No Irish Need Apply

By John Finucane

 

Perhaps one in every hundred of our forbearers found enough respite from the hard business of living to take a look around them, to take stock. The Irish who arrived here in the Great Hunger years learned that lesson harder than any arriving Irish wave before or since.

In No Irish Need Apply retired New York City firefighter and veteran journalist John Finucane produces an act of historic reclamation that belongs on the shelf of anyone interested in the Irish history of Gotham.

Finucane’s book is an effortless you-are-there portrait of the once vibrantly Irish Hell’s Kitchen neighborhood that chronicles a close friendship between Johnny O’Hara and his friend Red, children of immigrants who escaped and were marked by the Great Hunger.

Finucane places his two heroes in the eye of the storm as one joins an all immigrant volunteer fire company that is despised by all the surrounding native-born companies.

These kids have had it tough in a way that would have been familiar to our great grandparents generation. Orphaned at an early age, they have struggled to survive the mean streets and the prevalent anti-Irish sentiment that cuts across all classes.

But Finucane’s gaze is sharper. He understands how the top dogs keeps the lower ones at each other throats to distract everyone’s gaze as they’re busy enriching themselves.

Finucane’s shows us how the racial, religious and social divisions in No Irish Need Apply all work in concert to keep the lower orders oppressed and his own longtime experience of writing and reporting on the North have given him valuable insights into exactly how these systems operate and for whose benefit.

The young Irish men and women in this book endure taunts, attacks and every kind of social and religious prejudice, but they keep coming back until their determination outfaces all the forces ranged against them.

From the Great Hunger to the Gold Rush, from the Civil War to the war on New York’s streets, Finucane knows the transformative tale of the Irish in the 19th century must be told and retold until we understand its lessons. He does so here with an ear for history’s truths and the heart’s truth’s too – a finer undertaking.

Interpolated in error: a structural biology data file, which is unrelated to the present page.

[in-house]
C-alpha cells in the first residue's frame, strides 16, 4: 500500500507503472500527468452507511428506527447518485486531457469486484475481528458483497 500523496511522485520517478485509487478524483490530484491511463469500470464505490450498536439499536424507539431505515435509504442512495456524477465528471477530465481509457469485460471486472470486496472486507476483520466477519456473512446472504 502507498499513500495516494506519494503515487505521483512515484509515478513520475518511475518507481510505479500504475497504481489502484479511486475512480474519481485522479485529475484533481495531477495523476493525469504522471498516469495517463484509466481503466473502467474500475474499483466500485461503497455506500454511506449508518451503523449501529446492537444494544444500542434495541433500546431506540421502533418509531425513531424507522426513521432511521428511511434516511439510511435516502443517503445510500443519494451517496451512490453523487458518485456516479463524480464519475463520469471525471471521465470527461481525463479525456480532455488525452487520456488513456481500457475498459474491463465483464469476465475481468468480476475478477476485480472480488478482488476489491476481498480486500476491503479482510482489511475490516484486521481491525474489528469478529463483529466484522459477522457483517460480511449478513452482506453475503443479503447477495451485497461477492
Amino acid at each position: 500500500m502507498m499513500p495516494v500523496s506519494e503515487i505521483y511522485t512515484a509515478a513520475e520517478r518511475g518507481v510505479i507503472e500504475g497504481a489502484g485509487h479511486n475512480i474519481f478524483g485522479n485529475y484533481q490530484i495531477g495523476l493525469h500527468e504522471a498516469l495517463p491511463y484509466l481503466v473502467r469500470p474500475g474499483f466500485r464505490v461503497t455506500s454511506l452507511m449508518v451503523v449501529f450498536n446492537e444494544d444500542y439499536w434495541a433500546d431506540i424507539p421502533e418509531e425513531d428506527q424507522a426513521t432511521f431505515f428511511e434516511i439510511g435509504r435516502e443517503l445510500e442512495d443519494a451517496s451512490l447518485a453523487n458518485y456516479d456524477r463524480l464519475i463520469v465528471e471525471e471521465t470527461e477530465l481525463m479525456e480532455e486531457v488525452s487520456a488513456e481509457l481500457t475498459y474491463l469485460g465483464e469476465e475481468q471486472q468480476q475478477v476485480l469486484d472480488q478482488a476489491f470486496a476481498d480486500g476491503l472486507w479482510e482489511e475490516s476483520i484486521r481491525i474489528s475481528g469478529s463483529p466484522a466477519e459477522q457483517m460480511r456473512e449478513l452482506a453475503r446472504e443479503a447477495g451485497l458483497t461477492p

Bookstand Publishing, $15.95.

NYPD Green, A Memoir

By Luke Waters

Firefighters and policemen: for decades the Irish had the two callings sown up in New York City. I say callings in the vocational sense, because you couldn’t always accurately refer to them as careers.

As members of the public make their way through Manhattan on the subways and buses, they often catch a glimpse of something unfolding on the city streets out of towners find eye popping but that city dwellers rarely blink at.

If it does nothing else, New York gifts you a higher threshold for eccentric behavior. But not every weird thing that happens on our streets is harmless, and no one knows this better than retired NYPD homicide detective Luke Waters, who has written an engaging and often utterly hilarious memoir about his successful career with one of the most respected police forces in the world.

An immigrant, Waters’ tale is a classic Irish boy emigrates, eventually finds his feet in the big city story, and in the process takes a wild ride though the city that never sleeps.

But what NYPD Green is not is blinkered account. Instead of nostalgia, Waters writes with urgency about the crooked goings on he witnessed on both sides of the blue line.

What’s fascinating is the book’s total immersion. We get illuminating glimpses of life on the beat, after hours and what happens later at home.

It helps that Waters is such a natural and engaging narrator, and you can tell right away why certain stories have stayed with him, and even haunted him, years after they concluded.

Like many Irish witnesses, Waters decries the corruption and negligence he witnessed in the justice system, and he is tough on the graft that was motivated less by a desire to protect and serve and more on the desire for overtime pay, expenses and allowances.

But there he is, a wry and compelling storyteller, recording the good and the bad with a level of honesty that will see this uncommonly honest account fly off the shelves.

Touchstone, $24.99.